Federal securities regulators have settled enforcement proceedings with the nations two biggest investment banks for their roles in the Enron accounting scandal.
The Securities and Exchange Commission announced Monday a $255 million settlement with J.P. Morgan Chase and Citigroup for helping Enron mask its true financial state. The SEC charged the New York-based firms with disguising the bankrupt energy traders loan repayments as cash from operations.
The companies allegedly used complex structured finance transactions to inflate reported cash from operations, underreport cash flow from financing activities and underreport debt. Both firms agreed to the terms of the deal without admitting or denying any wrongdoing. The SEC plans to use the proceeds of the settlement to compensate defrauded investors in accordance with the Fair Fund provisions of the Sarbanes-Oxley Act.
"As todays actions illustrate, we intend to continue to hold counter-parties responsible for helping companies manipulate their reported results," said Linda Chatman Thomsen, deputy director of the SECs enforcement division, at a press conference. "Financial institutions in particular should know better than to enter into structured transactions where the structure is determined solely by accounting and reporting wishes of a public company."
Separately, Manhattan District Attorney Robert Morgenthau imposed an additional $25 million in fines against each company. J.P. Morgan has agreed to the order sought by the SEC enjoining the company from future violations of the antifraud provisions of the securities laws and requiring it to pay a total of $135 million, including $65 million for disgorgement of revenue, $5 million in interest, and $65 million in penalties.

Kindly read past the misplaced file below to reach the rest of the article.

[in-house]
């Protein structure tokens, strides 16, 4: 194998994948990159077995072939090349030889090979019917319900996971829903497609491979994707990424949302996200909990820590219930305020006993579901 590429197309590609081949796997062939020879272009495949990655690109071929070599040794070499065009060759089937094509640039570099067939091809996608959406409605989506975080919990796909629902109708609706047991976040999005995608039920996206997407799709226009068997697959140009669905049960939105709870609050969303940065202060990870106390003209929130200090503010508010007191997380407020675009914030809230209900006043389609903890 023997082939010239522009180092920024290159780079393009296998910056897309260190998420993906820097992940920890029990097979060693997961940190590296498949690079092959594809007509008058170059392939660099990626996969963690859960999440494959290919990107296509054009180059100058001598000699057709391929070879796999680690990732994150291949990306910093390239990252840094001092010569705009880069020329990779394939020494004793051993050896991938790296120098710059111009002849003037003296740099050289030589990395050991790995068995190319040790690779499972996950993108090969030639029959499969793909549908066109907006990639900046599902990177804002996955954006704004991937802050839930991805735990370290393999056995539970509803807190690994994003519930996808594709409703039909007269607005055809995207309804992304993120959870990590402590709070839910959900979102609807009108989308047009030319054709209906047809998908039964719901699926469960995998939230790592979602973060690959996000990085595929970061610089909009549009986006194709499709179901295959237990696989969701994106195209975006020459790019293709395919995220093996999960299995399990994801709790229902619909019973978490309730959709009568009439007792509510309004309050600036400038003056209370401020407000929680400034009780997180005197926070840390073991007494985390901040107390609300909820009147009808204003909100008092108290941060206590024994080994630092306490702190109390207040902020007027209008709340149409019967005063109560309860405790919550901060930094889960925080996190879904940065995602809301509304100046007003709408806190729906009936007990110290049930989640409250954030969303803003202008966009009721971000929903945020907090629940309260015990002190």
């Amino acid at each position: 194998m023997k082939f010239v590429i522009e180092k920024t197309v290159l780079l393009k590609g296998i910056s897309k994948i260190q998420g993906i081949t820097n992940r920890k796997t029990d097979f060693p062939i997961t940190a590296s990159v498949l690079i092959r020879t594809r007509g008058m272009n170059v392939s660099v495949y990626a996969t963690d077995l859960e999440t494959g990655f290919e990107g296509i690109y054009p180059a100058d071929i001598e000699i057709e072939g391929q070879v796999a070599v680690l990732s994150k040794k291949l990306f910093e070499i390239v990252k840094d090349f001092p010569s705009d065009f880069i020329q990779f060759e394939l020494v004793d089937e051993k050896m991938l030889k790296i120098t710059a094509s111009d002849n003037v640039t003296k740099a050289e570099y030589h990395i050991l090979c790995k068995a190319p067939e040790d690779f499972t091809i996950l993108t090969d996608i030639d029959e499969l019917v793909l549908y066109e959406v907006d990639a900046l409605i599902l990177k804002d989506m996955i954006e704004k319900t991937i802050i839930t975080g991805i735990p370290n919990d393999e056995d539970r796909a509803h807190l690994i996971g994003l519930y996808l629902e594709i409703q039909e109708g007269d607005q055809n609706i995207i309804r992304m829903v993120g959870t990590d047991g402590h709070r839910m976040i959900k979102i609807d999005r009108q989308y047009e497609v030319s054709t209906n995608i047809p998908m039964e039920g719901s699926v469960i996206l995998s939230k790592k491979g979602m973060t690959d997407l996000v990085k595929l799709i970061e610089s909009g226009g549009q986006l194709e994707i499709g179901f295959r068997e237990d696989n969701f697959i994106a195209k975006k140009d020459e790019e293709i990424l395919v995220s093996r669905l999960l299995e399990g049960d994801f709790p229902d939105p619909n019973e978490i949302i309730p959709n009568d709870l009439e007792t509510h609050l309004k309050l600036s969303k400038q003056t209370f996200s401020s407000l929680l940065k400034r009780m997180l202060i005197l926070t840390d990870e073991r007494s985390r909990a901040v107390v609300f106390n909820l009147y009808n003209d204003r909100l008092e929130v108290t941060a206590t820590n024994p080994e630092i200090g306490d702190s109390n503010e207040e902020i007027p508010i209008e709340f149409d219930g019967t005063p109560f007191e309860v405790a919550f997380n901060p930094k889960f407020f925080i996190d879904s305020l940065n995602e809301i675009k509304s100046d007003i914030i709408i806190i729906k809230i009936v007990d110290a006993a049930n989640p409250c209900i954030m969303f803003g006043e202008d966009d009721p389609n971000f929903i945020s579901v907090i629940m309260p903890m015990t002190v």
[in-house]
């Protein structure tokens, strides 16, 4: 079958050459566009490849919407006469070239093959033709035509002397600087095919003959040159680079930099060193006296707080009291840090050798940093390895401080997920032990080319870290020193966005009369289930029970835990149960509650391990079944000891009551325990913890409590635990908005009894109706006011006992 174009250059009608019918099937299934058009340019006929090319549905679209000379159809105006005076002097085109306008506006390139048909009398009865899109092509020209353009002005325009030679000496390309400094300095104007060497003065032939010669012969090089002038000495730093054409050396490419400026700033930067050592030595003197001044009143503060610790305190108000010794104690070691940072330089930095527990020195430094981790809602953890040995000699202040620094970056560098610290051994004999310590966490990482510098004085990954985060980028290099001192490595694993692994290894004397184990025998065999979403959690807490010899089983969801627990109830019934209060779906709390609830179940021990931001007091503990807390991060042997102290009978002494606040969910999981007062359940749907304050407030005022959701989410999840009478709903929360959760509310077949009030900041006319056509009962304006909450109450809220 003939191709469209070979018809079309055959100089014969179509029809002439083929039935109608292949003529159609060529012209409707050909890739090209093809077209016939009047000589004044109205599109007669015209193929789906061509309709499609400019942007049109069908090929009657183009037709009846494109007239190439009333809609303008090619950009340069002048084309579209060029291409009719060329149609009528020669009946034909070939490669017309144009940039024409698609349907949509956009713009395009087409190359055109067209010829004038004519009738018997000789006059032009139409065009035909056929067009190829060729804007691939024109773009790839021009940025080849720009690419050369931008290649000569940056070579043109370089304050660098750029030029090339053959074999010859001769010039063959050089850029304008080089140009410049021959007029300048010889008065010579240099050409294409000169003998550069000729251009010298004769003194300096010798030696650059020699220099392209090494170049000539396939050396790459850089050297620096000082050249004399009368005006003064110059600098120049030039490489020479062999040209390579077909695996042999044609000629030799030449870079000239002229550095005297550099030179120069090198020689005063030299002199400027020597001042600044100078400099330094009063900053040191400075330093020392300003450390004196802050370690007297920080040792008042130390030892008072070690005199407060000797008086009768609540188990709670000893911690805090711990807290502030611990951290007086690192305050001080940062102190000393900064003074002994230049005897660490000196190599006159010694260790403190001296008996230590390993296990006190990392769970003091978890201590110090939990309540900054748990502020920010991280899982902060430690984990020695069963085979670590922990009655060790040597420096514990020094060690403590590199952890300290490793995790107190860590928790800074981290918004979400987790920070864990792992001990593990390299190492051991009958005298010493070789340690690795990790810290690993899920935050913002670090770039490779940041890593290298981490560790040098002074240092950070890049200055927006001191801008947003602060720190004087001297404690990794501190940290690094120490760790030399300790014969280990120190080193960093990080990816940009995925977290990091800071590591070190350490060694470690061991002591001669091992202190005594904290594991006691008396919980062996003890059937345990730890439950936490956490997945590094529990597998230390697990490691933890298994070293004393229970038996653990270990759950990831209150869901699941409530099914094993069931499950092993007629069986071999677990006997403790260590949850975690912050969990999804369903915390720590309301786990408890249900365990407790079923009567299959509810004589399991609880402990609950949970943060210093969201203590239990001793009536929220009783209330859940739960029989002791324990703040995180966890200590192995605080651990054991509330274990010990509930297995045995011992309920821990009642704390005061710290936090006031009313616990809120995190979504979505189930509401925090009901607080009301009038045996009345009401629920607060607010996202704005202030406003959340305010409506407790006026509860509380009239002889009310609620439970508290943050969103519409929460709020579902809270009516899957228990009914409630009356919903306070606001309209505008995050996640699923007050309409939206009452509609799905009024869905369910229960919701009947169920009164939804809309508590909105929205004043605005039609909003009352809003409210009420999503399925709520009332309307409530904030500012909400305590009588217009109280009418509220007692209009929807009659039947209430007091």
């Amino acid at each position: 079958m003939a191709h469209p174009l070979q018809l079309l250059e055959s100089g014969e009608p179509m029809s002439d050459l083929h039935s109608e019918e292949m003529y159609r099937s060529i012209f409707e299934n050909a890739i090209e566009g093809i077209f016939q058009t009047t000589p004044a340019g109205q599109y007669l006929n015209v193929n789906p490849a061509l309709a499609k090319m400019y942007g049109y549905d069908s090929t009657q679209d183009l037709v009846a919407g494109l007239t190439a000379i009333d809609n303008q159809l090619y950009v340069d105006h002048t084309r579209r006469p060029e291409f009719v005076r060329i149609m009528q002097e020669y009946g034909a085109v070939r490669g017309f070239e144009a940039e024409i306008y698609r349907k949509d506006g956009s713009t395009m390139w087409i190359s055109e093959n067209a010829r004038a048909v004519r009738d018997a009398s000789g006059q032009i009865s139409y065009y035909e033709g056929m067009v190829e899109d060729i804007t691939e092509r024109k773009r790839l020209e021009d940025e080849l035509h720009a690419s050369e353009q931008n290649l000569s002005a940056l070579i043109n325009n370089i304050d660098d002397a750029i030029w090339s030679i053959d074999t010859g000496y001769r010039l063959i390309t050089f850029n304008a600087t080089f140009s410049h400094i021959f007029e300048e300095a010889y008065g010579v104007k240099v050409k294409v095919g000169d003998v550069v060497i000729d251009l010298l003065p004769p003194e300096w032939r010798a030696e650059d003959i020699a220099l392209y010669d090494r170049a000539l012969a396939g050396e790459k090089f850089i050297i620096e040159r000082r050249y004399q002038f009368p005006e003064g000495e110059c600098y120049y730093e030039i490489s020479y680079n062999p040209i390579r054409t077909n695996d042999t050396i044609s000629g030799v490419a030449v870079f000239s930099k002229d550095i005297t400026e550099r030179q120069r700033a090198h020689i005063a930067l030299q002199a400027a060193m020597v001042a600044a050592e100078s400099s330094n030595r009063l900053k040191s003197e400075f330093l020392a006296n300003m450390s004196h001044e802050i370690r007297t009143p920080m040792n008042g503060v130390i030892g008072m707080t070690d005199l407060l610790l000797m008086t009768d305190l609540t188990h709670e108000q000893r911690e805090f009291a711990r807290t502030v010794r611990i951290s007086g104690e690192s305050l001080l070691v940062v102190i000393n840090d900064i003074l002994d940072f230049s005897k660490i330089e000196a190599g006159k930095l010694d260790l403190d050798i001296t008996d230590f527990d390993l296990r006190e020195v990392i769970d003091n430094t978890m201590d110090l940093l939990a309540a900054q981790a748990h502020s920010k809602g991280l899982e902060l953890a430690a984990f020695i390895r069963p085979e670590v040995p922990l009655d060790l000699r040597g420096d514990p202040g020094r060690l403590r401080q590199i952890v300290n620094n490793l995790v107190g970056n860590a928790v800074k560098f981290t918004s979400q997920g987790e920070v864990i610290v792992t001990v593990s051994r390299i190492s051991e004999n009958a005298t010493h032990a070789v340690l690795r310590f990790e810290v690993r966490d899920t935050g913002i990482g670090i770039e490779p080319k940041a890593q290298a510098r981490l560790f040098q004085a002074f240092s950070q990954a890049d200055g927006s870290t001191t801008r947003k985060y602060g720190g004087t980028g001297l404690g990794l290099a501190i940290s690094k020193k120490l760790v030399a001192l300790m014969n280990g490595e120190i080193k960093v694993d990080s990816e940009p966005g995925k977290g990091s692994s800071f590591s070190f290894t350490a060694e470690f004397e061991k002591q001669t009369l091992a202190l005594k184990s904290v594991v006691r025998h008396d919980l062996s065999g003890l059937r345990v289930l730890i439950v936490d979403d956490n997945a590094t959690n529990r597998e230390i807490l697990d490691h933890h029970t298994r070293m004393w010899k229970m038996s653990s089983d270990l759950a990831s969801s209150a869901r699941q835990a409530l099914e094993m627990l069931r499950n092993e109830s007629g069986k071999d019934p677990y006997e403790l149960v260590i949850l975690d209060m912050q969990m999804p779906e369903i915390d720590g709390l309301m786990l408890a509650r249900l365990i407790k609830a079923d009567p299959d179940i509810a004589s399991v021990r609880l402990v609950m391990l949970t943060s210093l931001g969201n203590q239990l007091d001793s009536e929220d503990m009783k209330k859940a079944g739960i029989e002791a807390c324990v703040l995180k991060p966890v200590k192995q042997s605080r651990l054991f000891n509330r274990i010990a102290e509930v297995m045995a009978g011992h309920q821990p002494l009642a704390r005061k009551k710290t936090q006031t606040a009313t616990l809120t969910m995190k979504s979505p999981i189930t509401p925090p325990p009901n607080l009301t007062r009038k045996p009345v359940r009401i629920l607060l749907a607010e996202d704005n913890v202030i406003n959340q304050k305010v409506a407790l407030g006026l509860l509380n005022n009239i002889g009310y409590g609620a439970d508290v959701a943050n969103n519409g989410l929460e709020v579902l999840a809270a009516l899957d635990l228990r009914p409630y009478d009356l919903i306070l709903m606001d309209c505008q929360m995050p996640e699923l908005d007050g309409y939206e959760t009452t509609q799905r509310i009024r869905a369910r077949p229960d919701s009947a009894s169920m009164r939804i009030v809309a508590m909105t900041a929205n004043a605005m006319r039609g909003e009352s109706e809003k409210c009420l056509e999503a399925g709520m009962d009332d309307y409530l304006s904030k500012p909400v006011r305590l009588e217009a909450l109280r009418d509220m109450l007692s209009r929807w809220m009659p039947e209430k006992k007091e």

The agreement with the District Attorneys Office ruled that neither J.P. Morgan nor any of its officers or employees will be prosecuted and that the firm will pay a total of $27.5 million, consisting of $25 million in penalties and $2.5 million in reimbursement of the DAs expenses. J.P. Morgan has also committed to take certain measures to improve its handling of structured finance transactions.
Citigroup will pay the $120 million in disgorgement, penalties and interest, including $101.25 million related to Enron and $18.75 million related to Dynegy. Under the terms of the agreement with the Manhattan DA, Citigroup will pay $12.5 million to New York State and $12.5 million to New York City, plus $500,000 for the costs of the DAs investigation. The company said it previously set aside cash in anticipation of the settlement; therefore it will have no financial impact on income in the quarter.
The settlement brings the total number of SEC enforcement actions to six during the twenty months since Enron collapsed.